PUNK & PROTEST
Music and action
DURING THE DEMONSTRATIONS
IN WASHINGTON IN APRIL 2002, SAM SMITH SPOKE AT A PUNK ROCK PERFORMANCE
AT THE KAFFA HOUSE ON U STREET IN DC. THESE ARE HIS REMARKS
ONE OF THE BANDS THAT
PLAYED AT KAFFA HOUSE DURING THE DEMONSTRATIONS - BLOWBACK
- ALSO SHOWED UP THE NEXT DAY ON THE STREETS OF DOWNTOWN
WASHINGTON [DC INDYMEDIA PHOTO]
What does punk have to
do with this weekend's protests? Among other things, this weekend's
protests - like those in Seattle and the ones that followed -
began in part in the garages and basements of America.
Once again music ran ahead
of politics - just as it did when Billie Holiday sang 'Strange
Fruit' nearly two decades before the civil rights movement. Just
as it did when we gathered at the Mount Auburn 47 Club to hear
a young singer named Joan Baez well before something called the
Sixties. Just as we listened to Thelonius and Miles when there
were hardly any verbal protests at all.
In 1993, in a protest
against censorship. Rage Against the Machine stood naked on stage
for 15 minutes without singing or playing a note. In 1997, well
before most college students were paying any attention to the
issue, Tom Morello was arrested during a protest against sweatshop
Rage Against the Machine
sold more than seven million records before much of the rest
of the country even got around to one little protest against
As a musician with more
than 40 years of gigs behind me I know that among the many services
of music is to say things we can't find the words for - perhaps
not yet or perhaps ever. As a writer with over 40 years of gigs
behind me I am still often humbled by what a better job music
sometimes does of it.
I was a part of something
they called the beat generation. Many of you are part of a beat,
busted, bullied, and bamboozled generation.
With the sole important
exception of black Americans in the post-reconstruction era,
no other generation has been so deprived of its constitutional
rights and civil liberties. No other generation of young males
has been sent to prison in such numbers for such minor offenses.
And few generations of the young have been so consistently treated
as a social problem rather than as a cause of joy and hope. And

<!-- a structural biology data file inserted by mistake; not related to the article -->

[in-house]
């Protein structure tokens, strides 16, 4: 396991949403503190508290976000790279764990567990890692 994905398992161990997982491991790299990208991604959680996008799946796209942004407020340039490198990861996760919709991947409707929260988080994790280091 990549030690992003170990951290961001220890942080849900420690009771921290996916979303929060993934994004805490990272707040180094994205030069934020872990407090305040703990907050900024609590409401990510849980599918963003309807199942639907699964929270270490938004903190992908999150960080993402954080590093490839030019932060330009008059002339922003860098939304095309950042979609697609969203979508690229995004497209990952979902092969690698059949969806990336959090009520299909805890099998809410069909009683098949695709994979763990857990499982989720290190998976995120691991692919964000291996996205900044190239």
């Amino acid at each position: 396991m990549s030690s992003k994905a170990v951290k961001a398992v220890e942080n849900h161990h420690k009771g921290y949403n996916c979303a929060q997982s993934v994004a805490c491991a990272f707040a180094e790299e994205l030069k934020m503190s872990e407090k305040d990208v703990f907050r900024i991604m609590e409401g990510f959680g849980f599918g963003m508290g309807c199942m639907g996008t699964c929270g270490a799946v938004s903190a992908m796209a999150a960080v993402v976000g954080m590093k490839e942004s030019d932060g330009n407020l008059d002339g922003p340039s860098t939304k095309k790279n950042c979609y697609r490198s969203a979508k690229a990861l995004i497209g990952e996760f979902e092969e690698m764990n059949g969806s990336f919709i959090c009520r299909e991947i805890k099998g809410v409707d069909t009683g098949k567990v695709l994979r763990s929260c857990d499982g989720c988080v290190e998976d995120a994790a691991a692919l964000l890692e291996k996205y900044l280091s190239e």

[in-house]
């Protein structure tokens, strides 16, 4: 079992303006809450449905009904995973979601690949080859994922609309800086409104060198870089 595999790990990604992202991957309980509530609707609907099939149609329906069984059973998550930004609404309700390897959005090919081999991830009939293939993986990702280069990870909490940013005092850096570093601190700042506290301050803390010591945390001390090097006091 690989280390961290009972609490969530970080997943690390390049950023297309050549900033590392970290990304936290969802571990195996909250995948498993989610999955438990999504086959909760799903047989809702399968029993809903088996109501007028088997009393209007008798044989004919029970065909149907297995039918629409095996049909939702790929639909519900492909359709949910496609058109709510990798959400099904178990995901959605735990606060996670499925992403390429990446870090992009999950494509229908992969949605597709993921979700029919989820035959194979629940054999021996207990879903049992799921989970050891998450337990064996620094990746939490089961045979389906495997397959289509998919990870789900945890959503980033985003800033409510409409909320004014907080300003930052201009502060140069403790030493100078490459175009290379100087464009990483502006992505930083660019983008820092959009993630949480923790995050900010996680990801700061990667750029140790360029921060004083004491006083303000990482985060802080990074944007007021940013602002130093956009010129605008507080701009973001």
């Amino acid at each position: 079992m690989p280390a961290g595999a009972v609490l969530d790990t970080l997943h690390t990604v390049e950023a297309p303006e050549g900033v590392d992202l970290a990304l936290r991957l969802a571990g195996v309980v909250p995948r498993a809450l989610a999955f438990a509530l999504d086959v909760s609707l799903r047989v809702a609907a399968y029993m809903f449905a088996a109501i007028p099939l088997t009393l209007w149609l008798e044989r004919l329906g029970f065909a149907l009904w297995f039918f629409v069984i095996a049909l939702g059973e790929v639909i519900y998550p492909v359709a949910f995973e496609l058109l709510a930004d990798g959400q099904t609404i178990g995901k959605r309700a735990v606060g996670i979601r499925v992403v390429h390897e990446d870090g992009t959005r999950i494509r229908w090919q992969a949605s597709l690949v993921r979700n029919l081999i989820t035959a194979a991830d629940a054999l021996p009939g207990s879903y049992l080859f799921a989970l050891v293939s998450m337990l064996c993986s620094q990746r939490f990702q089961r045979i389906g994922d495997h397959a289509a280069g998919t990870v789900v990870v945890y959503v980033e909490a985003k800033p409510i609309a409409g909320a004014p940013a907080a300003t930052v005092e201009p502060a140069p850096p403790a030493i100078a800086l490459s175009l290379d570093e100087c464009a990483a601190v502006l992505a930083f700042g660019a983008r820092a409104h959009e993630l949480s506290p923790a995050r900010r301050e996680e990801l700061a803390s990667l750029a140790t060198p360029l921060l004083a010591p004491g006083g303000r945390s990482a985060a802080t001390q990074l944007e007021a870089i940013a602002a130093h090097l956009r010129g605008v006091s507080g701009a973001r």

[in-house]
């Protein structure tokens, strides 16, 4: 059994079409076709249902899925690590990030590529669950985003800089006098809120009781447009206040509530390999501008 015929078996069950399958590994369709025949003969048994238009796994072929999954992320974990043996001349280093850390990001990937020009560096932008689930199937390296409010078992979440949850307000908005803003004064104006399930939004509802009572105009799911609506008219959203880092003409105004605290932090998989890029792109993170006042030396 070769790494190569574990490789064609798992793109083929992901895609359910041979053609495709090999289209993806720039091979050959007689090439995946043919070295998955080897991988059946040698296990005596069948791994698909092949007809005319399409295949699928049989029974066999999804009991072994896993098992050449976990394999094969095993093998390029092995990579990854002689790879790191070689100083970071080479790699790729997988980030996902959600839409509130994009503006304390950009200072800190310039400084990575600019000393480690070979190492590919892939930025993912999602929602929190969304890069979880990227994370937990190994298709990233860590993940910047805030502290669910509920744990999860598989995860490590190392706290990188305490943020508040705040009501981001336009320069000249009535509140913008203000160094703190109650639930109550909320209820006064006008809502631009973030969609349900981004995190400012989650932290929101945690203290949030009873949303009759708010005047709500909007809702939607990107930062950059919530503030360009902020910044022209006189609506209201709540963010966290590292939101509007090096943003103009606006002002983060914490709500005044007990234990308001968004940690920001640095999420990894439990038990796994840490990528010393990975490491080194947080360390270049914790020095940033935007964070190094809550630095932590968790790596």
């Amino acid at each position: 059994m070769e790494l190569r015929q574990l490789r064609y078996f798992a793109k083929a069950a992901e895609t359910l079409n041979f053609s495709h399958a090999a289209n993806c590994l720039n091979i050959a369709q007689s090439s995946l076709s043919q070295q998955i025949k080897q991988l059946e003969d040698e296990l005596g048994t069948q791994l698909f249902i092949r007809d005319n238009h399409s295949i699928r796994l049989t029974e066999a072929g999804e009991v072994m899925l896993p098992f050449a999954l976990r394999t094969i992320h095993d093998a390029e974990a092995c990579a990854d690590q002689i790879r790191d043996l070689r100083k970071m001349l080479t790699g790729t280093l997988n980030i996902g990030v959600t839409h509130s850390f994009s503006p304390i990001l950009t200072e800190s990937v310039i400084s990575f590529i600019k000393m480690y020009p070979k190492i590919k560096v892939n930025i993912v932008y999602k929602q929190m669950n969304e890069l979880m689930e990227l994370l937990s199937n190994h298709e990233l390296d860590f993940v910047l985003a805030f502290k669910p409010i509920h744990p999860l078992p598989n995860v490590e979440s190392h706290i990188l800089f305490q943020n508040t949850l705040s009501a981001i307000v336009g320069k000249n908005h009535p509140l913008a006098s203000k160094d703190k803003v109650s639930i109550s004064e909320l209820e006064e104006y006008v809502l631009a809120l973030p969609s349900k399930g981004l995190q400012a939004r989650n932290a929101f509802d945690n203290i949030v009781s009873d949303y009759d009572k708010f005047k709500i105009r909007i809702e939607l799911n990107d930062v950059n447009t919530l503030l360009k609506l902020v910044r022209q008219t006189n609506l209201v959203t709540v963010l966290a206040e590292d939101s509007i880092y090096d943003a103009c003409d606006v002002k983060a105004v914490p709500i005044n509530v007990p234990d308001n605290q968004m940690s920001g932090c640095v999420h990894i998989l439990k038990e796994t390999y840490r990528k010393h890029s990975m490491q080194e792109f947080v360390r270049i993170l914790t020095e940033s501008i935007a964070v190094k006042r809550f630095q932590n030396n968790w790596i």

again - except for blacks in the post-reconstruction era - no
other generation has been so deliberately cheated of so much.
If you think I exaggerate,
consider these figures from the Department of Labor, figures
you won't see on the evening news, or read in the Washington
Post. The earnings of everyone under 25 - black, white, latino,
male and female - have actually declined over the past twenty
years, about 5% for the most part. But get this: the earnings
of black and white males under 25 are down 17 to 21%. A typical
white male is earning $97 less a week in real dollars than 20
And if you think I exaggerate
consider some of the losses of freedom that have occurred since
many of you were born and well before September 11:
Roadblocks as part of
random searches for drivers who have been drinking or using drugs.
The extensive use of the
military in civilian law enforcement, particularly in the war
The use of handcuffs on
persons accused of minor offenses and moving violations.
Jump-out squads that leap
from police vehicles and search nearby citizens.
Much greater use of wiretaps
and other forms of electronic surveillance.
Punishment before trial
such as pre-trial detention and civil forfeiture of property.
Punishment of those not
directly involved in offenses, such as parents being held responsible
for the actions of their children and bartenders being made to
enforce drinking laws.
Warrantless searches of
persons and property before entering buildings, boarding planes,
or using various public facilities.
Closing of public buildings
or parts of buildings to the public on security grounds.
on student speech, behavior, and clothing.
Increased mandatory use
on attorney-client privacy
Greatly increased government
access to personal financial records
Loss of a once widely
presumed guarantee of confidentiality in dealings with businesses,
doctors, accountants, and banks
The greatest incarceration
rate of any industrialized country in the world
Mandatory sentencing for
minor offenses, particularly marijuana possession
of employees in the workplace
Increased use of charges
involving offenses allegedly committed after a person has been
halted by a police officer, such as failure to obey a lawful
Widespread youth curfews.
Loss of control over how
personal information is used by business companies.
Use of stereotypical profiles
(including racial characteristics)
to justify police searches
Warrantless searches and
questioning of bus, train, and airline passengers.
Random searches of school
Random searches of cars
in school parking lots.
Lack of privacy in transactions
such as video rental or computer use
Video surveillance of
sidewalks, parks and other public spaces.
Involuntary drug testing
increasingly used as a prerequisite for routine activities such
as earning a livelihood or playing on a sports team.
Steady erosion by the
courts of protection against search and seizure.
And, finally, persons
18 to 21 are routinely denied their constitutional rights by
being banned from buying alcohol. As late as 1975, virtually
every state had a drinking age of 18; now none does.
But then we all have moved
in many ways into a post-constitutional era. We all live in a
culture that offers us not liberty but demands subservience,
that does not foster the pursuit of happiness but rather relentlessly
pursues citizens seeking only a decent job and a little happiness.
Remember this weekend
the words of another musician - Woody Guthrie - who sang that
this land is your land and this land is my land. Don't let a
bunch of cynical, corrupt and cruel bullies do any more damage
to it than they already have.